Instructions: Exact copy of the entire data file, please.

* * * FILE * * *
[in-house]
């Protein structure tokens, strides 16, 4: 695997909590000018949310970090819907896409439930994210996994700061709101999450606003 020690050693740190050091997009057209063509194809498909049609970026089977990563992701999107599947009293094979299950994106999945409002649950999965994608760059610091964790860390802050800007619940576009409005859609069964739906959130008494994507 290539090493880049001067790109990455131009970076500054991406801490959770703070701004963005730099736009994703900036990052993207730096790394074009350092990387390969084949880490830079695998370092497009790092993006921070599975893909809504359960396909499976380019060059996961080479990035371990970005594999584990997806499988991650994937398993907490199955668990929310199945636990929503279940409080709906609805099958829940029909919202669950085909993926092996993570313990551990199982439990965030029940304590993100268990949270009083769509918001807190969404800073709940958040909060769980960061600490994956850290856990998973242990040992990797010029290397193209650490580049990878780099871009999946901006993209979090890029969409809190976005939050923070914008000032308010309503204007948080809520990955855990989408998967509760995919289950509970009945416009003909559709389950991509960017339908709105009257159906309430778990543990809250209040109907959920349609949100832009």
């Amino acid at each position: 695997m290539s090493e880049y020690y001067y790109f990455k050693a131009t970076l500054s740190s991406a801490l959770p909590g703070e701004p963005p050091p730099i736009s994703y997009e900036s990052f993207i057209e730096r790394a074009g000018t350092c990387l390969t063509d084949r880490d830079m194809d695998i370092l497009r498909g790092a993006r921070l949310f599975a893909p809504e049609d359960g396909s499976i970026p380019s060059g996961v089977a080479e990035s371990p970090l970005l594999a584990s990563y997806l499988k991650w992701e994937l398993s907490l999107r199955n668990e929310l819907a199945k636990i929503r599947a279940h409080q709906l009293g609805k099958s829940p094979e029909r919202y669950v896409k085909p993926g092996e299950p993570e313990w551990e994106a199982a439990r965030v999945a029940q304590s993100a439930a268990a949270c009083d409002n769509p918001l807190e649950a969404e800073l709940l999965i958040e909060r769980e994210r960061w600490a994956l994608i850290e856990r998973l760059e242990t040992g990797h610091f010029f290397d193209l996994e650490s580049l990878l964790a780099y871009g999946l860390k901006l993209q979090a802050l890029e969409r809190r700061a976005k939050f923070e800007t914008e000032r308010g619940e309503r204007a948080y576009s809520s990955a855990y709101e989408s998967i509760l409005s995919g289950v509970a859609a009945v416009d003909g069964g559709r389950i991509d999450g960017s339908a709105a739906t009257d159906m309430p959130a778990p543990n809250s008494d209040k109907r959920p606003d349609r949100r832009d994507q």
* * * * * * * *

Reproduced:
[in-house]
């Protein structure tokens, strides 16, 4: 695997909590000018949310970090819907896409439930994210996994700061709101999450606003 020690050693740190050091997009057209063509194809498909049609970026089977990563992701999107599947009293094979299950994106999945409002649950999965994608760059610091964790860390802050800007619940576009409005859609069964739906959130008494994507 290539090493880049001067790109990455131009970076500054991406801490959770703070701004963005730099736009994703900036990052993207730096790394074009350092990387390969084949880490830079695998370092497009790092993006921070599975893909809504359960396909499976380019060059996961080479990035371990970005594999584990997806499988991650994937398993907490199955668990929310199945636990929503279940409080709906609805099958829940029909919202669950085909993926092996993570313990551990199982439990965030029940304590993100268990949270009083769509918001807190969404800073709940958040909060769980960061600490994956850290856990998973242990040992990797010029290397193209650490580049990878780099871009999946901006993209979090890029969409809190976005939050923070914008000032308010309503204007948080809520990955855990989408998967509760995919289950509970009945416009003909559709389950991509960017339908709105009257159906309430778990543990809250209040109907959920349609949100832009």
């Amino acid at each position: 695997m290539s090493e880049y020690y001067y790109f990455k050693a131009t970076l500054s740190s991406a801490l959770p909590g703070e701004p963005p050091p730099i736009s994703y997009e900036s990052f993207i057209e730096r790394a074009g000018t350092c990387l390969t063509d084949r880490d830079m194809d695998i370092l497009r498909g790092a993006r921070l949310f599975a893909p809504e049609d359960g396909s499976i970026p380019s060059g996961v089977a080479e990035s371990p970090l970005l594999a584990s990563y997806l499988k991650w992701e994937l398993s907490l999107r199955n668990e929310l819907a199945k636990i929503r599947a279940h409080q709906l009293g609805k099958s829940p094979e029909r919202y669950v896409k085909p993926g092996e299950p993570e313990w551990e994106a199982a439990r965030v999945a029940q304590s993100a439930a268990a949270c009083d409002n769509p918001l807190e649950a969404e800073l709940l999965i958040e909060r769980e994210r960061w600490a994956l994608i850290e856990r998973l760059e242990t040992g990797h610091f010029f290397d193209l996994e650490s580049l990878l964790a780099y871009g999946l860390k901006l993209q979090a802050l890029e969409r809190r700061a976005k939050f923070e800007t914008e000032r308010g619940e309503r204007a948080y576009s809520s990955a855990y709101e989408s998967i509760l409005s995919g289950v509970a859609a009945v416009d003909g069964g559709r389950i991509d999450g960017s339908a709105a739906t009257d159906m309430p959130a778990p543990n809250s008494d209040k109907r959920p606003d349609r949100r832009d994507q």